Skip to Content

Anorexia and bulimia are losing rank among other types of eating disorders


Think of the phrase "eating disorder," and anorexia or bulimia are usually the first two conditions that come to mind.

But new research published online in BMJ Open found that the cases of eating disorders that don't fall under these two categories – largely referred to as Eating Disorders Not Otherwise Specified (EDNOS) – are beginning to climb. In fact, new eating disorder cases reported each year usually fall into this category, the study found.

Very little research on EDNOS

The UK research team wanted to see how incidences of eating disorders changed over a 10-year period, and they also wanted to identify how age groups and genders were affected by each eating disorder.

Using the General Practice Database, a system that contains medical records of 5 percent of the entire country's population, they found 9,072 reported cases of eating disorders over a decade. In 2000, there were 32.3 cases in every 100,000 people. By 2009, that number had risen to 37.2 cases in every 100,000 people.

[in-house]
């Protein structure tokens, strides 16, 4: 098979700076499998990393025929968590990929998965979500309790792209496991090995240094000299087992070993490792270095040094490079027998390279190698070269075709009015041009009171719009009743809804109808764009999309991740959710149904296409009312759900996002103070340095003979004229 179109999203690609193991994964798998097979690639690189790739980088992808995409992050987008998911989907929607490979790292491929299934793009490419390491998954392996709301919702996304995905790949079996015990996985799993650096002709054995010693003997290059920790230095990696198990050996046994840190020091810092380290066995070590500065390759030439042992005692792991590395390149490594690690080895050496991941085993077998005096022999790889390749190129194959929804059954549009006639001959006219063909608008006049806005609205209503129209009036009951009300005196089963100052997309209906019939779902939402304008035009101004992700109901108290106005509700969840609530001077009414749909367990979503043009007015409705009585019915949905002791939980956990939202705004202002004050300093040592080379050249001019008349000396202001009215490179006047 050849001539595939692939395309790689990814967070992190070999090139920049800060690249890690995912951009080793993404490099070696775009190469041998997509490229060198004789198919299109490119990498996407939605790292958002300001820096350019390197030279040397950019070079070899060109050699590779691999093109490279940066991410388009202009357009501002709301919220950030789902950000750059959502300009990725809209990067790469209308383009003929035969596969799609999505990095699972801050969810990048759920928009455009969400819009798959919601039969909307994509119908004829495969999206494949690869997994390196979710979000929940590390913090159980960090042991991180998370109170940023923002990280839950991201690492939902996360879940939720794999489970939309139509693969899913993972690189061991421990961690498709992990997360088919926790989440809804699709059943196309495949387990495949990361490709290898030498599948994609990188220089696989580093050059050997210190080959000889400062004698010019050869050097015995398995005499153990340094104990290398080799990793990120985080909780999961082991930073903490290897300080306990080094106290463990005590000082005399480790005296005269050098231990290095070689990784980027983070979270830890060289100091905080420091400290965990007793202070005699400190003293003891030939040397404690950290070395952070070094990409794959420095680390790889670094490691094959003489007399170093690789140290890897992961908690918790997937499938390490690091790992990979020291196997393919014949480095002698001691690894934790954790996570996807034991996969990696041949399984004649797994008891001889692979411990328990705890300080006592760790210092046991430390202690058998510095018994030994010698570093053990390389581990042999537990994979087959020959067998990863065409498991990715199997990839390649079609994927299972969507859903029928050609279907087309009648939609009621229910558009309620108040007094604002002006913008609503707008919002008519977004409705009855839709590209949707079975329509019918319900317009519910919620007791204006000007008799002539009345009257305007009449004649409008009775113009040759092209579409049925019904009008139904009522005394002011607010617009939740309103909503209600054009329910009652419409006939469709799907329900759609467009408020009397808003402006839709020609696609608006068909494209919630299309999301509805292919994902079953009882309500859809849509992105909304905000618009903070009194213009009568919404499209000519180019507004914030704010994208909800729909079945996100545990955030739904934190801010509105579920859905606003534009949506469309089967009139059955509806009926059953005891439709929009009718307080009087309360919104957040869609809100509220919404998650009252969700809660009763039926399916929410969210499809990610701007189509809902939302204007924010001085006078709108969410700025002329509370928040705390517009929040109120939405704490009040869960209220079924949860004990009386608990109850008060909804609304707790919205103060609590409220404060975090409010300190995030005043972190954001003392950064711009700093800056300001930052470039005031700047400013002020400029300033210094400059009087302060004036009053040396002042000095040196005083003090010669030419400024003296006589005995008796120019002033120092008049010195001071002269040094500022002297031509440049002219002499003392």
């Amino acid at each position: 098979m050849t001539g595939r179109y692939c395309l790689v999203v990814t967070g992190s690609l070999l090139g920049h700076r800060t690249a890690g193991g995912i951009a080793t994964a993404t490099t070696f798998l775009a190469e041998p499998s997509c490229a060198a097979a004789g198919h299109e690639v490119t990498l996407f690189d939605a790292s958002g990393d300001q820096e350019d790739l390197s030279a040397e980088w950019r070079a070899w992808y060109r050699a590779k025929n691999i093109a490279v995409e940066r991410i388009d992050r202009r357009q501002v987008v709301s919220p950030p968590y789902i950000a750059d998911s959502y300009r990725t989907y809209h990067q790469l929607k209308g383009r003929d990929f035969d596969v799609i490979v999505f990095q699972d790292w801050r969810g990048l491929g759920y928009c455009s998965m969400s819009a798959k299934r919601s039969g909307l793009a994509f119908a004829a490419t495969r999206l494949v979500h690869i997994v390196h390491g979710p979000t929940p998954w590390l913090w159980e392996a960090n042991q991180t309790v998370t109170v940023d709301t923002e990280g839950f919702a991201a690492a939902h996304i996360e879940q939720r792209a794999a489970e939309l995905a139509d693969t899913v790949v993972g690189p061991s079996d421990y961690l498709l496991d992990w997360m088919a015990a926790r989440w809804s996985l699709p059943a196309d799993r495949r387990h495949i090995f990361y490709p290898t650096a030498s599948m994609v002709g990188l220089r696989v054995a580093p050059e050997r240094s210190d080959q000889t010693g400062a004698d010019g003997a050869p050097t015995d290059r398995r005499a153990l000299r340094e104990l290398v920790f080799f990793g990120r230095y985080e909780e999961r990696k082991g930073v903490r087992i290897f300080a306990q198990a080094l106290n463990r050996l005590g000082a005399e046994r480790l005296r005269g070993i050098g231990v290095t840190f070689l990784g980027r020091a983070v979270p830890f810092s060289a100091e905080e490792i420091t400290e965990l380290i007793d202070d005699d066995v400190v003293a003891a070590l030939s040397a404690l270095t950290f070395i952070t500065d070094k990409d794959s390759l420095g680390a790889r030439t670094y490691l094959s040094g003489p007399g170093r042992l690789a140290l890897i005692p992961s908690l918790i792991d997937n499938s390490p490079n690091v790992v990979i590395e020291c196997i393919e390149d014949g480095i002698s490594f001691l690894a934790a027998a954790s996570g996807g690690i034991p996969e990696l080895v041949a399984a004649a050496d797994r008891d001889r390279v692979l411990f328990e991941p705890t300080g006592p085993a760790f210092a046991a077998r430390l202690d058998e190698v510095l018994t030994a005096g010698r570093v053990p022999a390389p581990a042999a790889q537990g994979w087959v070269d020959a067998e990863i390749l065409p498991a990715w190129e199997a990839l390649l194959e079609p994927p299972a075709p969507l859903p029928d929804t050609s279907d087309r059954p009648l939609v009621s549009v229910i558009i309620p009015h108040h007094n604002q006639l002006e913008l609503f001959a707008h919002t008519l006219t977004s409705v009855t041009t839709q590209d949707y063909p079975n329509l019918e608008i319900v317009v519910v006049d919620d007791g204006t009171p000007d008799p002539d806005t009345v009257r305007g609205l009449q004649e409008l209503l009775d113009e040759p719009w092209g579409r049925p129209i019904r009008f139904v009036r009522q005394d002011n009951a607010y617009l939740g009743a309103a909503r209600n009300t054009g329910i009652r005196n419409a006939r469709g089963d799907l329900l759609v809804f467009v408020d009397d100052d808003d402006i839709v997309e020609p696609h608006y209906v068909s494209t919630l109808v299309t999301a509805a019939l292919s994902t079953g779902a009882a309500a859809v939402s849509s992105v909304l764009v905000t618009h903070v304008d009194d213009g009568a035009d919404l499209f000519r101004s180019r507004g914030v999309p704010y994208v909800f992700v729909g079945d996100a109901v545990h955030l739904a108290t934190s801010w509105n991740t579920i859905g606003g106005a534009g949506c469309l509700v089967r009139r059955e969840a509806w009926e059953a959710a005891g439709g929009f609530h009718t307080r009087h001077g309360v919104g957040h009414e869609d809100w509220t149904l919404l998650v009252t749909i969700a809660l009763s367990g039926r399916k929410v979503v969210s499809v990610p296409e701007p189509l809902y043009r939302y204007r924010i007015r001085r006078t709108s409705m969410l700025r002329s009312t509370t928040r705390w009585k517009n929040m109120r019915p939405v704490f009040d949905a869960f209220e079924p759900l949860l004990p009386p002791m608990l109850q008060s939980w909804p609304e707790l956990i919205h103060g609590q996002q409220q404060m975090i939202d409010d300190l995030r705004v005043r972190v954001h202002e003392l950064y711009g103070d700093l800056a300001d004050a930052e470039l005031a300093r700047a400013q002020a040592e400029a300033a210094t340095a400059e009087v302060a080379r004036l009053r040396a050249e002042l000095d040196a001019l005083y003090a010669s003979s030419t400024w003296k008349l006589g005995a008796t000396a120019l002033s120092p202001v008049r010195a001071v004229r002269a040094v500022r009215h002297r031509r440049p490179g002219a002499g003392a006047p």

Even though EDNOS make up about 60 percent of eating disorder cases treated by UK hospitals, there has been very little research conducted on them, the team noted. And while rates of anorexia and bulimia remained relatively stable over the 10-year study period, the rise in eating disorder cases could be attributed mainly to EDNOS.

"EDNOS is the most common [eating disorder] in primary care," the authors wrote. "Our findings have important implications for public health, healthcare provision and understanding the development of [eating disorders]."

Cases of EDNOS may include patients who have symptoms of more than one type of eating disorder, such as anorexia and binge eating disorder, or those who exhibit some – but not all – symptoms of a condition like anorexia or bulimia.

Source: Nursing Times, BMJ Open